The billion-dollar stadium is located in Arlington, Tex., and is considered the Taj Mahal of the NFL. It was built as the home of the Dallas Cowboys, a storied NFL franchise that houses many Lombardi Trophys. It has and will continue to be the venue for college football games, concerts, corporate events (on the field for up to 4,000 guests) and galas. Within this mega venue it has over 22 locations for the perfect event, which includes weddings, Bar Mitzvahs, conferences, conventions, trade shows, consumer events and much more.

In my 15 years as an NFL executive, I have been in every stadium in the league, with the exception of the Jets and Giants stadium in the Meadowlands, which I experienced on Monday Night Football when the Rams played the Giants. That made it every stadium in the league.

I was a part of the 101ESPN crew that covered what is called Super Week, a media bonanza the week prior to the Super Bowl. And at that time I attended media day in this mega stadium. While it had a very impressive outer structure when pulling up to the venue, we were distracted by the snow and ice we had to stomp through to get inside. That took away some of the luster.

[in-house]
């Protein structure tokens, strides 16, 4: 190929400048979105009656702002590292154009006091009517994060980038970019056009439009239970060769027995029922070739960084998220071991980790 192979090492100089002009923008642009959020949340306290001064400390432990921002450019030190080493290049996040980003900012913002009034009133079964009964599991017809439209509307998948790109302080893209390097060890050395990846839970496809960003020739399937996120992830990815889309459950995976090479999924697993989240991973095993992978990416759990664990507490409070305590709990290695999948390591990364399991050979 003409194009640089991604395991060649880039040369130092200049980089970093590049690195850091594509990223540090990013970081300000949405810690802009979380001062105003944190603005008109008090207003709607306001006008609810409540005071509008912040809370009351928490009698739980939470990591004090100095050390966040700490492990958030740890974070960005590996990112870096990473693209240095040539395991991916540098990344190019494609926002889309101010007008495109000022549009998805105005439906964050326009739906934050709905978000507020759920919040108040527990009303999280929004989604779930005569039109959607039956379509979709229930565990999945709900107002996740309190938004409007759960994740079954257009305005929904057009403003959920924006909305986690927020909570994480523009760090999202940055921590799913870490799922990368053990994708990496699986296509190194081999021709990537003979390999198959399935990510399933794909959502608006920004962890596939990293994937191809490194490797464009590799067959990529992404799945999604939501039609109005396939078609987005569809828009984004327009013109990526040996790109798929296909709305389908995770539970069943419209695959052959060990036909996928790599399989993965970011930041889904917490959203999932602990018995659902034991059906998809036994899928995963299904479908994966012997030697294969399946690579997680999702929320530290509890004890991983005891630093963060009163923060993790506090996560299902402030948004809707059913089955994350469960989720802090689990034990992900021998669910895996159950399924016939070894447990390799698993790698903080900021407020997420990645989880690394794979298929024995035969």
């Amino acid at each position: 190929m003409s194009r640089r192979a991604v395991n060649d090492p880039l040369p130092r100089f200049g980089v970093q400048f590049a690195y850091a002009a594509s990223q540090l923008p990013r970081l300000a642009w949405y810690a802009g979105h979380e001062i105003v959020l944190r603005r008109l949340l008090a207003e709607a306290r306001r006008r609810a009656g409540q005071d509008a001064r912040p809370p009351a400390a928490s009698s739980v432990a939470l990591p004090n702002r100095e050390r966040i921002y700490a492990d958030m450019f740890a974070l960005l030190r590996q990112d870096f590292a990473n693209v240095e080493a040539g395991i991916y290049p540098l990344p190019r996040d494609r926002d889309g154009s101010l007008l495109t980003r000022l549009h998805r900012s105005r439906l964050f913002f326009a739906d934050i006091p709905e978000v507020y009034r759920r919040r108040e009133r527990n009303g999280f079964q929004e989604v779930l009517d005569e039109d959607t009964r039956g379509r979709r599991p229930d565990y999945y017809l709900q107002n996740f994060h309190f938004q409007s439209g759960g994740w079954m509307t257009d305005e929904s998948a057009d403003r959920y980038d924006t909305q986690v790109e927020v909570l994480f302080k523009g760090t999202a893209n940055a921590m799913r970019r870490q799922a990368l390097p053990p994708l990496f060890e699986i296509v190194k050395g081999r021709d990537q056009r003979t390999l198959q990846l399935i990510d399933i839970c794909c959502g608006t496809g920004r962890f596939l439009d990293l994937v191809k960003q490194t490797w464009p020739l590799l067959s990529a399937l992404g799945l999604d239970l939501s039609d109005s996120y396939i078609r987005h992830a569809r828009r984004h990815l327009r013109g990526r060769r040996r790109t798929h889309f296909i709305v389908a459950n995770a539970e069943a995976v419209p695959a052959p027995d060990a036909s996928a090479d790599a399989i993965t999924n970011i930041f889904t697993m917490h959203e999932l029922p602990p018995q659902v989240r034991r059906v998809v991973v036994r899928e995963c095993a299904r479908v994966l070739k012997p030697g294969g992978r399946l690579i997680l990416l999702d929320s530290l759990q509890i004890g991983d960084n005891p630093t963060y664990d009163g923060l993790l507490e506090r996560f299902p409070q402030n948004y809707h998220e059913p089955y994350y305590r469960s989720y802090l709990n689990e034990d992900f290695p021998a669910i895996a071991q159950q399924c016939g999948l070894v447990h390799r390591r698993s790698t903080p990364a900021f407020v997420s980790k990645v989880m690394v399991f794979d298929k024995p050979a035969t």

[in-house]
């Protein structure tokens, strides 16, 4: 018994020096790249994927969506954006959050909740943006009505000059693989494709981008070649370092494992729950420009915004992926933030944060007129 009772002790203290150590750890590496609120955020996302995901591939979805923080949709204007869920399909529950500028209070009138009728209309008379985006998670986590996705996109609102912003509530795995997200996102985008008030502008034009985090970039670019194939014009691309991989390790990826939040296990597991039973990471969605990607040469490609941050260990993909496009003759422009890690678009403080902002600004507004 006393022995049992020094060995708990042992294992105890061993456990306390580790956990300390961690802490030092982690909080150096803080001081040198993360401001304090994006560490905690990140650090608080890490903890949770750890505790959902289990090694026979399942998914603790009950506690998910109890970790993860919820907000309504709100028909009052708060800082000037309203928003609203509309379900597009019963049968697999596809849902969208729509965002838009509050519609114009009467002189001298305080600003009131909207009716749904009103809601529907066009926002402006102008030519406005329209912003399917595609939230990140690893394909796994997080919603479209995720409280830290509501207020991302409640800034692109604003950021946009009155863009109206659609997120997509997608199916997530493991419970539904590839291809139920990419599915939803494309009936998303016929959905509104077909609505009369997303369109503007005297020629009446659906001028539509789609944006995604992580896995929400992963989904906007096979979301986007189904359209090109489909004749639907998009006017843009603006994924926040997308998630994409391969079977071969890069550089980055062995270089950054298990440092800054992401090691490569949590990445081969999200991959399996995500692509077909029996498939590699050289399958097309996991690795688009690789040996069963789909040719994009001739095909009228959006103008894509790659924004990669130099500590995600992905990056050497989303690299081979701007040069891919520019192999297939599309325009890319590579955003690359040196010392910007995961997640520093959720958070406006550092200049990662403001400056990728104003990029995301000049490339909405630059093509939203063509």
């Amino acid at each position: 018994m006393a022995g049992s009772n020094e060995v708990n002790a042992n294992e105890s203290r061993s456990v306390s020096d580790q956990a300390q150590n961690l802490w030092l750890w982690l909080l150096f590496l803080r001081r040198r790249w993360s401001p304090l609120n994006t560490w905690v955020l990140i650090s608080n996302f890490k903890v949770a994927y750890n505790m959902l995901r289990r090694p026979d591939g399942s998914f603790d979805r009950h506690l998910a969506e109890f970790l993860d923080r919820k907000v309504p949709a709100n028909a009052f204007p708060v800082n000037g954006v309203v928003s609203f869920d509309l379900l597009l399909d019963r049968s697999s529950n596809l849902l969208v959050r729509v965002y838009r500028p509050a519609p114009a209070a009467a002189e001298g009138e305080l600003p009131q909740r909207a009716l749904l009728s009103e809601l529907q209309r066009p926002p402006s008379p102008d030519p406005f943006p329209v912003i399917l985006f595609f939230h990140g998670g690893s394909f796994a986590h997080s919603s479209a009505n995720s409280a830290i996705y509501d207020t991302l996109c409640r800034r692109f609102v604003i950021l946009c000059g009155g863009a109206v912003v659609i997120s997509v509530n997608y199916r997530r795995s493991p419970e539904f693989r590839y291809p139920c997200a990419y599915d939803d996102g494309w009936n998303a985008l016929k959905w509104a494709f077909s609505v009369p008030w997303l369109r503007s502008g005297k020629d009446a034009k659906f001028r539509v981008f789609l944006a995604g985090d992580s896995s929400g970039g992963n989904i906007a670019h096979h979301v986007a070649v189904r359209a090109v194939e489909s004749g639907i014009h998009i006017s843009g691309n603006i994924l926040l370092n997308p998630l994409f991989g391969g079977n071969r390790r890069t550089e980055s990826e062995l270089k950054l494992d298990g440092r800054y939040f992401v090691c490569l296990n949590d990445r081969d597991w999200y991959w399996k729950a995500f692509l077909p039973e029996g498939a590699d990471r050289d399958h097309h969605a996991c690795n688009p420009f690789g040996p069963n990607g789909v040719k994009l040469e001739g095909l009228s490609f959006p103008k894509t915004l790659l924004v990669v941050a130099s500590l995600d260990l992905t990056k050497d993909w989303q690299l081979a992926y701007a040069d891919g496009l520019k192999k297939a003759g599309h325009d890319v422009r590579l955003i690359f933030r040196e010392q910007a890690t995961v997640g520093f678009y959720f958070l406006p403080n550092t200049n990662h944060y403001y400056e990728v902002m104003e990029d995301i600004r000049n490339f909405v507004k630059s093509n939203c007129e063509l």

Once inside Cowboys Stadium, it is much more than just a stadium. It could be an extremely impressive and expensive art museum. It has galleries, local artist’s master pieces and houses some of the best art pieces from around the world. There were giant mirrored glass cubes, oil and linen paintings, printed aluminum plates, and vinyl prints that were 108 feet long. You see, everything is big in Texas.

There is no other stadium like this in the world. The question is whether it will be named one of the 21st century wonders of the world. It houses the largest big screen in the world, called the Colossal Video Board. It is 160 feet in length (which stretches from one 20-yard line to the other) and 72 feet in height and weighs 1.2 million pounds. On both ends there are two end-zone boards that are 53 feet long and 30 feet high, allowing a view from anywhere in the stadium.

It has a retractable roof that was designed to look just like the old stadium opening, and yes so God could watch America’s Team play. What was awesome was the retractable end-zone doors, which reminded me of my days working and visiting at Boeing, were they housed the 747 airplanes. The doors on the stadium are 120 feet high and 180 feet wide and require18 minutes to open.

I was fortunate to walk into one of the field-level touchdown suites on my visit during media day. Cowboys fans are treated to the players from both teams walking through the middle of the suite to the field and back during halftime, which is protected by giant glass panels. What an experience for the fans.

I will get another opportunity to visit this grand palace on Sunday as the Rams’ sideline reporter and I will experience another section of the stadium: the visiting locker room and the press box, which I’m sure are outrageous as well.